Local inhabitants will be minding NASA’s business all weekend long.
As part of the yearly International Space Apps Challenge, helpers will be working hard in an epic session of computer programming, engineering and general thinking from Friday night throughout Sunday afternoon.
It may be the fourth year of the contest, but this will be the first time Hampton Roads has partaken. This is the only “hackathon” in the state.
The events recruits residents ranging from computer programmers to scientists, students to instructors, entrepreneurs to engineers for developing mobile apps, hardware, software, data visualization and platform solutions to provide to space examination or improving life on Earth.
“It’s really NASA’s way to influence the community spirit and aptitude, will, drive and passion.” said Aazia Mickens-Dessaso, a local manager of the contest and CEO of a local startup called FreePing.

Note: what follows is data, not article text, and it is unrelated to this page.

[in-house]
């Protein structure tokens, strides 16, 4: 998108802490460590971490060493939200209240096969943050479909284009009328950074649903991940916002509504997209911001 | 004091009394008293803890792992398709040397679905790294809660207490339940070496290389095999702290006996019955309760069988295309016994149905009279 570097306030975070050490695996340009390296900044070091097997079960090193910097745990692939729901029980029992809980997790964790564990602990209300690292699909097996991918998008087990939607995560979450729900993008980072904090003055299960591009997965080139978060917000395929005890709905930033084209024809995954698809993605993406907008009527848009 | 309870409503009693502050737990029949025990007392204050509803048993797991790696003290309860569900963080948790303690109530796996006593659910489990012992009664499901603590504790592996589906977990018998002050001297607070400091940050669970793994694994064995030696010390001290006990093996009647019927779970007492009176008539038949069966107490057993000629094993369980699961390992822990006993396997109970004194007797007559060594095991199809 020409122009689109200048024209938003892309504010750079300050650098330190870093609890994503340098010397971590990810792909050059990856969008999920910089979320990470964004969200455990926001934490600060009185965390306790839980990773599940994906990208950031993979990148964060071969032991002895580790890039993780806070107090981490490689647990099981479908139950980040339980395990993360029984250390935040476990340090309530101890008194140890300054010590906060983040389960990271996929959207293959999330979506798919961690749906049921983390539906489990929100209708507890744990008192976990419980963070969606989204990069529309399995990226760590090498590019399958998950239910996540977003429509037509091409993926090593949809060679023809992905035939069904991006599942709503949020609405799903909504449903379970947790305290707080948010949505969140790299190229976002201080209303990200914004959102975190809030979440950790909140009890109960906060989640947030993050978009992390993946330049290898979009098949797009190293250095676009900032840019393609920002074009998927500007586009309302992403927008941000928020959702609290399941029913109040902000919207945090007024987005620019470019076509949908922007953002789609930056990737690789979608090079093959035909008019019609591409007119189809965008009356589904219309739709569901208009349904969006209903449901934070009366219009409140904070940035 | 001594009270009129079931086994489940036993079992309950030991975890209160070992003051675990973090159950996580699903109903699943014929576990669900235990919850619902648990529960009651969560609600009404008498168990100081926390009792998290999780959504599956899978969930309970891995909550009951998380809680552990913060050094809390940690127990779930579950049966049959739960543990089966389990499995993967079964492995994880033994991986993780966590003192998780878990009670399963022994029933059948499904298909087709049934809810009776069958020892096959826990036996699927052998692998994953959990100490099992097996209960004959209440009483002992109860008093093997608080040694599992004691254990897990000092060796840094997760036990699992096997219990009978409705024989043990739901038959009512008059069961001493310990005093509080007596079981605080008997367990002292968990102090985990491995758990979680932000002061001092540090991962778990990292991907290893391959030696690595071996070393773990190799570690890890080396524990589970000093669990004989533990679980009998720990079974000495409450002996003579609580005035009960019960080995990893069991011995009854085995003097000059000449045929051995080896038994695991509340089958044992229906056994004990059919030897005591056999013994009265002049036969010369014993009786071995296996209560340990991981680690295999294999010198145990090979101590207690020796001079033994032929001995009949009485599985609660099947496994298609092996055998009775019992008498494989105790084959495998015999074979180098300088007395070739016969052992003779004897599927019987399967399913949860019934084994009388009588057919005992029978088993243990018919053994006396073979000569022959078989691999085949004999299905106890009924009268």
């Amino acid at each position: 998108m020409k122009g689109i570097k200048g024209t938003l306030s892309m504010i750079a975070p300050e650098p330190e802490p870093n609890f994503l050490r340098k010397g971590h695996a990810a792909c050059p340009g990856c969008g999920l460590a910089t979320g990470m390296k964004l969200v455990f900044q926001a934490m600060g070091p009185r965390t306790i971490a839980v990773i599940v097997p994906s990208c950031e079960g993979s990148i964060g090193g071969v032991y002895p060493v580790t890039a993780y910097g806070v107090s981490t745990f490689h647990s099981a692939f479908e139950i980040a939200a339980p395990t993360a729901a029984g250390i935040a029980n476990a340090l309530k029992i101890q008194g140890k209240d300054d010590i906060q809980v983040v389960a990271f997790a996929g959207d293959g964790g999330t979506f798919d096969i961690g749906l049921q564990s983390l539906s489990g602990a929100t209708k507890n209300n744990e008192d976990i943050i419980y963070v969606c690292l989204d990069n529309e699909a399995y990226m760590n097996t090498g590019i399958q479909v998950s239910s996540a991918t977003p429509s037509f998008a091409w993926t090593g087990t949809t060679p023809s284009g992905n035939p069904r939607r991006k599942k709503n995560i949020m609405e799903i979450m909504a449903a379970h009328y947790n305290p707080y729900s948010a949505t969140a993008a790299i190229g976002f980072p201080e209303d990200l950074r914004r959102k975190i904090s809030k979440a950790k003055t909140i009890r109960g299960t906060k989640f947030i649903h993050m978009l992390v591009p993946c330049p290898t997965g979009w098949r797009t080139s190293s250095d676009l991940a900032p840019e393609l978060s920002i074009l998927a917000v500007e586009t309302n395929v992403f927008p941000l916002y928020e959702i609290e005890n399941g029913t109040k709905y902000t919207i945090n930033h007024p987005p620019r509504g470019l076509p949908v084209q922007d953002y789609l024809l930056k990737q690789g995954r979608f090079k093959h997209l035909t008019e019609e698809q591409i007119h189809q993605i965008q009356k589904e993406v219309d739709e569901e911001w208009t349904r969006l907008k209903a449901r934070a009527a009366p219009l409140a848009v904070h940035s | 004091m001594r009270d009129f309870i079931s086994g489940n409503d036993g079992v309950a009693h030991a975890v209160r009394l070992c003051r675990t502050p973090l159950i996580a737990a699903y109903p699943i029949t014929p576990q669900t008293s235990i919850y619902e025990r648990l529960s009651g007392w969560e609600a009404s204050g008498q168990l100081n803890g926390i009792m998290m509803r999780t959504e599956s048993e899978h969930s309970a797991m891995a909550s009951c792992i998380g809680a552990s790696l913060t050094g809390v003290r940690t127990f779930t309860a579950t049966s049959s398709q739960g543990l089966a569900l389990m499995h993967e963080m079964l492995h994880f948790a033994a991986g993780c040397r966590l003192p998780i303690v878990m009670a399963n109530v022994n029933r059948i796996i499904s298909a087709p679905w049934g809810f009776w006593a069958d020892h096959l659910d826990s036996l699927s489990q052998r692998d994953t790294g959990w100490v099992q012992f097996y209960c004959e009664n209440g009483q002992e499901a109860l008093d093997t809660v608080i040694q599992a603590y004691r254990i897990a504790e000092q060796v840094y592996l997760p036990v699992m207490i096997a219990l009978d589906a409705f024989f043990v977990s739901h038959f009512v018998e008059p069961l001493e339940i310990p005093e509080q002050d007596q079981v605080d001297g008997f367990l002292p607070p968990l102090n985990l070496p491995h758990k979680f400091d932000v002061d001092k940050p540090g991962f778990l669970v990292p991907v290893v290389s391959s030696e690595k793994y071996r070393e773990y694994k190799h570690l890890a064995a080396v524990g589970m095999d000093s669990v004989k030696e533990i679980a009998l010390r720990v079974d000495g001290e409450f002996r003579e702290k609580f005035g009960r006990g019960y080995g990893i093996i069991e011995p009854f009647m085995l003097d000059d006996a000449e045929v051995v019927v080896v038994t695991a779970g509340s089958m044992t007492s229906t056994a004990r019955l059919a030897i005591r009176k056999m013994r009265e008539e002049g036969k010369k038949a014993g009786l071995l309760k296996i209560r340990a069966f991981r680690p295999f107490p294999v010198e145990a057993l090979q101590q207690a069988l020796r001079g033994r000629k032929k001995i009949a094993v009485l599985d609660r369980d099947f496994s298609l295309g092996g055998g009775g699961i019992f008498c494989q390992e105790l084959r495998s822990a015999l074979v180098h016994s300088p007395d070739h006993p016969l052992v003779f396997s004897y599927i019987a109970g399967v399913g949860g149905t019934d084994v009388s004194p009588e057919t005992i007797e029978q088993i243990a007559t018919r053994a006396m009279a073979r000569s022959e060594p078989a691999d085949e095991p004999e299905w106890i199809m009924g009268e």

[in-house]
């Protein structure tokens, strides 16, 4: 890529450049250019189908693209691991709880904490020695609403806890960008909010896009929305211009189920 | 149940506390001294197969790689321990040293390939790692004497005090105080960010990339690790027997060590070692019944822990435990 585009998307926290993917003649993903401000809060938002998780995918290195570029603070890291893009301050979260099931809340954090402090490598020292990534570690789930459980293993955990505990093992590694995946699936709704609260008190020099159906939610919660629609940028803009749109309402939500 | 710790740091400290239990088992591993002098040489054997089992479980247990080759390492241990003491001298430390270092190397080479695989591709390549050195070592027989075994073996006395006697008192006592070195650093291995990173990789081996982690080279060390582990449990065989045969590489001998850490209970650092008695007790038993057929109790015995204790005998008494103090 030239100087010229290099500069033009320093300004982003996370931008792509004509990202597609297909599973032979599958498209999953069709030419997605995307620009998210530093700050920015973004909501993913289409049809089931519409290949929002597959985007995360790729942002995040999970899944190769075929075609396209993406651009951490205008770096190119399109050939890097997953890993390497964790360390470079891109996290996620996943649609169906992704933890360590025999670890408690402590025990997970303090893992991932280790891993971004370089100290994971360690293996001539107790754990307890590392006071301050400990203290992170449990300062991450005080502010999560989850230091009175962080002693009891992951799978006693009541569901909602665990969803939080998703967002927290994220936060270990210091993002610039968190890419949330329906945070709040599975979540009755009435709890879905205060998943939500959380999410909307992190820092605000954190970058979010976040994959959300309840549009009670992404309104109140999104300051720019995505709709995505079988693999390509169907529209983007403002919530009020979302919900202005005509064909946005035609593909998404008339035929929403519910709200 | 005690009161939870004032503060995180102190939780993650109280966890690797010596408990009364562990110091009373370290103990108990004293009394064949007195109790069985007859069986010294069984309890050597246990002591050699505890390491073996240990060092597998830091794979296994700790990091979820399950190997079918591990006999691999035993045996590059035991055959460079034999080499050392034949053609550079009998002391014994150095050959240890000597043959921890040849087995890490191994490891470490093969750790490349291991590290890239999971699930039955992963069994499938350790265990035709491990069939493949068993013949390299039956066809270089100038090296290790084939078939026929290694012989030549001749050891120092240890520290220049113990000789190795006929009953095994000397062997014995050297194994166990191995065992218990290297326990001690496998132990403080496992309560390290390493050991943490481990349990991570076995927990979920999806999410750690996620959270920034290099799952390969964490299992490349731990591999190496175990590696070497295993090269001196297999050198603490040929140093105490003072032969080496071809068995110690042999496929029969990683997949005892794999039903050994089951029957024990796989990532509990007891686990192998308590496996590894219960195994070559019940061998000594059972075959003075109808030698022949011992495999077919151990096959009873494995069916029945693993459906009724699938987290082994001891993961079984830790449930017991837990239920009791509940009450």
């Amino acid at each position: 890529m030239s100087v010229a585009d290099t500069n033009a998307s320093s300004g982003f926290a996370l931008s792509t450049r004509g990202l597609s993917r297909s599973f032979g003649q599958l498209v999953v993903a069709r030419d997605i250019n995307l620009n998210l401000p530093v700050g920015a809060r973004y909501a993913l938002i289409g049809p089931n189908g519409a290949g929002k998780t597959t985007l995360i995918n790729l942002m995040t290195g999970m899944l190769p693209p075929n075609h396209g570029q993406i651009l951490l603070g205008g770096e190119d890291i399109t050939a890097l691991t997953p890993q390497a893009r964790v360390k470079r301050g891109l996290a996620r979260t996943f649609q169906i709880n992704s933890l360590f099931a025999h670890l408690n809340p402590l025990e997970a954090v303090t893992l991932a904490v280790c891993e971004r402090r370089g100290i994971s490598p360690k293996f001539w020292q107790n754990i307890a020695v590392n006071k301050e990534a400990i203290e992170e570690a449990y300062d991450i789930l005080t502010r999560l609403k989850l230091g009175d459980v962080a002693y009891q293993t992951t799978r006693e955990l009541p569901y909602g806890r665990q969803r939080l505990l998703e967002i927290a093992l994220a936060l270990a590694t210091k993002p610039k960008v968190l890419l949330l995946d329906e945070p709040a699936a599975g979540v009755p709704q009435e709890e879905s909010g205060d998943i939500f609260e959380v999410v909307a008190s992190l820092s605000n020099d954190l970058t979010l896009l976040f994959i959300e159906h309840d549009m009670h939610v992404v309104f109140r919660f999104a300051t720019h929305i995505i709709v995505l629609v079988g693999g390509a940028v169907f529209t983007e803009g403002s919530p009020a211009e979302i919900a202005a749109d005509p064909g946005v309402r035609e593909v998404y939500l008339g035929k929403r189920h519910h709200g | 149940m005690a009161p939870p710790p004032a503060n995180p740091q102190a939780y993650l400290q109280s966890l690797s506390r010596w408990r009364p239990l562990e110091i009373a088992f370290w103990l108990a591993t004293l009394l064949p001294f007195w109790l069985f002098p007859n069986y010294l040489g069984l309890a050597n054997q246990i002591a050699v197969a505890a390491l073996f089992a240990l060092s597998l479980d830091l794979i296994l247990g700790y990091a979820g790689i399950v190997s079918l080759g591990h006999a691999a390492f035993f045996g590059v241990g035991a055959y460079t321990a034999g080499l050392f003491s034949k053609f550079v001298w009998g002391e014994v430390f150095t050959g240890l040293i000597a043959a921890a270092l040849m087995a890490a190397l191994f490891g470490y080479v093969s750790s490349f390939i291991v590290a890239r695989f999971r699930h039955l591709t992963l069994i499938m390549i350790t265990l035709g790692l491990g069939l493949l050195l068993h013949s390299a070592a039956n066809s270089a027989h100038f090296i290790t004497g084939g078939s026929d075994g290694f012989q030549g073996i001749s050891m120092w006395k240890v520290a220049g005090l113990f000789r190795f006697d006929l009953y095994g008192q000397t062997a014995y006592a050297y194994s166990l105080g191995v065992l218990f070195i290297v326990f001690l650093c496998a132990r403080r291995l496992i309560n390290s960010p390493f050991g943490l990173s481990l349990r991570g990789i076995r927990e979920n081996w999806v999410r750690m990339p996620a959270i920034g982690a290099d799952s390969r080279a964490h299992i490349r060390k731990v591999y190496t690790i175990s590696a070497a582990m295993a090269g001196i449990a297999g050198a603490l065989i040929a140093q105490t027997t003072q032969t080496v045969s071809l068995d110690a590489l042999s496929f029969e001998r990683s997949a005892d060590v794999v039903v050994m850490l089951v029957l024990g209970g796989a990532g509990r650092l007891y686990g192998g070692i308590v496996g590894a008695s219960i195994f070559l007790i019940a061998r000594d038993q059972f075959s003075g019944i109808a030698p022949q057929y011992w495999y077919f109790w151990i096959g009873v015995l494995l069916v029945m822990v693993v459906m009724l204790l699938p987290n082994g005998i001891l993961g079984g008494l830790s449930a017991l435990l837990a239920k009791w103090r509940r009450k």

To this point, 35 citizens have registered to join the local hackathon and registration is still on going.
The contest is open to everybody who wants to swing by and observe the brainstorming in action.
It’s being held by Peninsula Technology Incubator (PTI) at the National Institute of Aerospace at 1100 Exploration Way in Hampton. That’s near the NASA Langley Research Center.
Head technology officer at NASA HQs in Washington, D.C., Deborah Diaz, said the occasion is a chance for resident scientists around the world to mingle and provide to space exploration.
This year highlights a big push on “women in data”, with the first Data boot camp the will have an online live streaming on Friday.
This year’s contest has 35 challenges in four areas: Earth studies, space exploration, human health research, and robotics. Answers could mean evolving a piece of technology for field work that can be worn or ways to motivate unmanned floating vehicles in zero-gravity.
According to NASA, contests are being organized at more than 135 settings around the globe. This is a competition, and on Sunday afternoon two local victors will be selected to compete internationally.
One international victory last year established a new way to track the stars and eventually got support as a software start-up.